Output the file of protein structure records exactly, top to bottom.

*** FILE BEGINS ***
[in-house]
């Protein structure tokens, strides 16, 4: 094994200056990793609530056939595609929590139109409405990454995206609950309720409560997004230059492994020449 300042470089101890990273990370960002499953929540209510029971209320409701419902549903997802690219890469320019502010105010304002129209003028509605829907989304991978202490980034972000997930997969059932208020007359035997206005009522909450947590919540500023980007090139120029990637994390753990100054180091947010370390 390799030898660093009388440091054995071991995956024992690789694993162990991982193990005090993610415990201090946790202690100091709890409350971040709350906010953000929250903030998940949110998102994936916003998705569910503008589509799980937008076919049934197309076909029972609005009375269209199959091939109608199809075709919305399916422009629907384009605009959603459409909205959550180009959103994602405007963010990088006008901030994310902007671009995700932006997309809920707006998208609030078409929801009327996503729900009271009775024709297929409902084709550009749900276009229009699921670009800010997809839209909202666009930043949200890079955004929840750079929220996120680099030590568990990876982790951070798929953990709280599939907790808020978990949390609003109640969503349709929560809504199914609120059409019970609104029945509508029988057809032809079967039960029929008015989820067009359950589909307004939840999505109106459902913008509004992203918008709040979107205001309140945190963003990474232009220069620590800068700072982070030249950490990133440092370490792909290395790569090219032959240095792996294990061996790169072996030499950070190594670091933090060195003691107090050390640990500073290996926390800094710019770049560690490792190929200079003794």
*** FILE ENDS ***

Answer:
[in-house]
């Protein structure tokens, strides 16, 4: 094994200056990793609530056939595609929590139109409405990454995206609950309720409560997004230059492994020449 300042470089101890990273990370960002499953929540209510029971209320409701419902549903997802690219890469320019502010105010304002129209003028509605829907989304991978202490980034972000997930997969059932208020007359035997206005009522909450947590919540500023980007090139120029990637994390753990100054180091947010370390 390799030898660093009388440091054995071991995956024992690789694993162990991982193990005090993610415990201090946790202690100091709890409350971040709350906010953000929250903030998940949110998102994936916003998705569910503008589509799980937008076919049934197309076909029972609005009375269209199959091939109608199809075709919305399916422009629907384009605009959603459409909205959550180009959103994602405007963010990088006008901030994310902007671009995700932006997309809920707006998208609030078409929801009327996503729900009271009775024709297929409902084709550009749900276009229009699921670009800010997809839209909202666009930043949200890079955004929840750079929220996120680099030590568990990876982790951070798929953990709280599939907790808020978990949390609003109640969503349709929560809504199914609120059409019970609104029945509508029988057809032809079967039960029929008015989820067009359950589909307004939840999505109106459902913008509004992203918008709040979107205001309140945190963003990474232009220069620590800068700072982070030249950490990133440092370490792909290395790569090219032959240095792996294990061996790169072996030499950070190594670091933090060195003691107090050390640990500073290996926390800094710019770049560690490792190929200079003794």